Over the past few months, we have learned that having type 2 diabetes puts a person at greater risk of developing a more severe form of COVID-19, the disease caused by SARS-CoV-2. But little is known about why diabetes might increase infection risk and severity of symptoms or how different treatments, specifically different hyperglycemia treatments, might play into a person’s prognosis.
But now, a new study out of China, which was recently accepted for publication by the Journal of Diabetes, has finally uncovered some clues to help answer these questions.
Type 2 Diabetes Increases COVID-19 Risk
There have been numerous studies that have shown a strong link between type 2 diabetes and the development of severe COVID-19 symptoms.
This information is not entirely surprising considering that previous studies have shown that type 2 diabetes puts people at a greater risk for a number of viral infections, including SARS, MERS, and H1N1.
With COVID-19, in particular, living with type 2 seems to not just increase a person’s odds of getting ill, but of getting additional severe complications including severe pneumonia, organ impairment, and worsening inflammation.
Data out of China from early in the pandemic showed that the percentage of patients presenting with severe COVID-19 symptoms and type 2 diabetes made up 31.3% of all severe cases.
The overall prevalence of type 2 in China is 15.6%, indicating that type 2 patients are about twice as likely as others to present with a severe form of the illness.
But what exactly about this disease increases the risk and what methods may help achieve a better outcome were not well understood previous to this most recent study.
Findings From Study:
1. Mortality Rates Are Higher in Those with Elevated Blood Sugars
COVID-19 has shown a propensity for causing a number of very strange, seemingly unrelated, symptoms. One of the most recent to be discovered is increased blood glucose levels, in both patients who have diabetes and those that do not have diabetes.
The fact that this illness increases blood glucose independent of preexisting diabetes complicates the correlation between COVID-19 and severe symptoms in people with diabetes.
This study tells us:
- Patients with severe hyperglycemia show an increased risk for all-cause mortality.
- Moderate hyperglycemia is not associated with an increased risk for all-cause mortality.
- Fasting blood glucose numbers between 3.9 and 11 mmol/L (70-196 mg/dl) correlate with a higher rate of survival.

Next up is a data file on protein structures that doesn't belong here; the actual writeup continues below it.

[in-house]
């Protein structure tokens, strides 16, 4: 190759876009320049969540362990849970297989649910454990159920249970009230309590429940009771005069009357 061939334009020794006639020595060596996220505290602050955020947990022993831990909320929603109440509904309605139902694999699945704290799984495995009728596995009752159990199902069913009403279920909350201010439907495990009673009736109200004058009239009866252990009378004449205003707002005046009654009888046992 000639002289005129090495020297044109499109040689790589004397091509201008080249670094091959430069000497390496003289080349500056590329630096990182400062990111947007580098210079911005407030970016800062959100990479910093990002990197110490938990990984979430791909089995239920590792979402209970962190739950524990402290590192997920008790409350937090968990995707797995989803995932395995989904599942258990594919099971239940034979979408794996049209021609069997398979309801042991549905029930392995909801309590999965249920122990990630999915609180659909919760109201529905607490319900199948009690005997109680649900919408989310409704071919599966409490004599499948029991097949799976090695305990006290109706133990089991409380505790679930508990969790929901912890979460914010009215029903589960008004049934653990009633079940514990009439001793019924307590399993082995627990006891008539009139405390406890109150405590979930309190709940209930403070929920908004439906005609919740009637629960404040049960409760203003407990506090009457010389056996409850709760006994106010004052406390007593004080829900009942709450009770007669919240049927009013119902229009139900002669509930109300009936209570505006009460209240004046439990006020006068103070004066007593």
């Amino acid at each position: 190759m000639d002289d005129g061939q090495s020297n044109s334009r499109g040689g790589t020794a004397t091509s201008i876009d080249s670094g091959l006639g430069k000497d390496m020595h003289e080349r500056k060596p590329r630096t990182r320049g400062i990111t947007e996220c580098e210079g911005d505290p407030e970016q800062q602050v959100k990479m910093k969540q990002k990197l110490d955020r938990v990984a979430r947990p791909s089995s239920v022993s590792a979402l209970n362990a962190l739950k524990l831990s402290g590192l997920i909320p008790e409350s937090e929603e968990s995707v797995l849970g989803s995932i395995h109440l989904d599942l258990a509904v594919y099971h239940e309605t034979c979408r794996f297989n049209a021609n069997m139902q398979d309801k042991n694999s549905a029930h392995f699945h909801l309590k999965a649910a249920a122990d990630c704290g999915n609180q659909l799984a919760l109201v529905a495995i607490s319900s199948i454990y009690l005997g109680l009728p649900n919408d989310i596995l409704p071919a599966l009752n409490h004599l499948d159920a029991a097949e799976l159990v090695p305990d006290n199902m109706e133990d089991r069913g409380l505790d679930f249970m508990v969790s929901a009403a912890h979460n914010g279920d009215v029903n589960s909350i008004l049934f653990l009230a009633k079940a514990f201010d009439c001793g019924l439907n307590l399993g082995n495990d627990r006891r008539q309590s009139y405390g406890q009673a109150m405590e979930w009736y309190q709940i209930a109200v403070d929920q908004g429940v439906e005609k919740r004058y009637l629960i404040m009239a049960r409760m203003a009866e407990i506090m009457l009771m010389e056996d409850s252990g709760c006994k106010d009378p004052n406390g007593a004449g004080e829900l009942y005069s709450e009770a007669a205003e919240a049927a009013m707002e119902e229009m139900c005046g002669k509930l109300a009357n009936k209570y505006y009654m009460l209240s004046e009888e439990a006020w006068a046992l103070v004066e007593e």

2. Glycemic Lowering Drugs Increase Survival Rates
Previous studies have indicated that treating certain patients with oral diabetes drugs, such as metformin, may be harmful to COVID-19 patients with hypoxia. Additionally, people who use insulin were found to have a higher complication risk than those on oral medications alone.
But this most recent study indicates that patients on some form of glucose lowering medication, either oral treatments or insulin, had a lower fatality rate than those who had been treated with diet alone.
This may be related to the fact that COVID-19 itself seems to raise blood sugars. Those already using blood sugar lowering medications may be less likely to experience this additional rise than those not taking these types of medications.
3. Use of Glucocorticoid Steroids Increases Mortality Rates
Glucocorticoids (GC), which are steroids that affect carbohydrate metabolism, have been used to treat many patients with COVID-19 due to their anti-inflammatory properties. While there is still some debate as to the overall safety and effectiveness of these drugs, this study clearly outlines the potential negative effect of using GC on patients with diabetes.
The researchers found that:
- The fatality rate for diabetics treated with GC was about three times higher than the fatality rate of people with diabetes who were not treated with GC.
- People with diabetes who were treated with GC had about twice the fatality rate compared to people without diabetes that were treated with GC.
- GC treatment was associated with increased IL-6 (an inflammatory marker) in people with diabetes but this increase was not present in people treated who did not have diabetes.
This most recent study on COVID-19 and type 2 diabetes shows, once again, the importance of glucose management prior to and during a SARS-CoV-2 infection.
It also outlines a potential need for blood glucose lowering medications in all people with diabetes who are hospitalized with COVID-19, even if they have previously been able to manage their condition without medication.
Lastly, this study highlights the potentially fatal effects of using glucocorticoids to treat COVID-19 in patients with diabetes.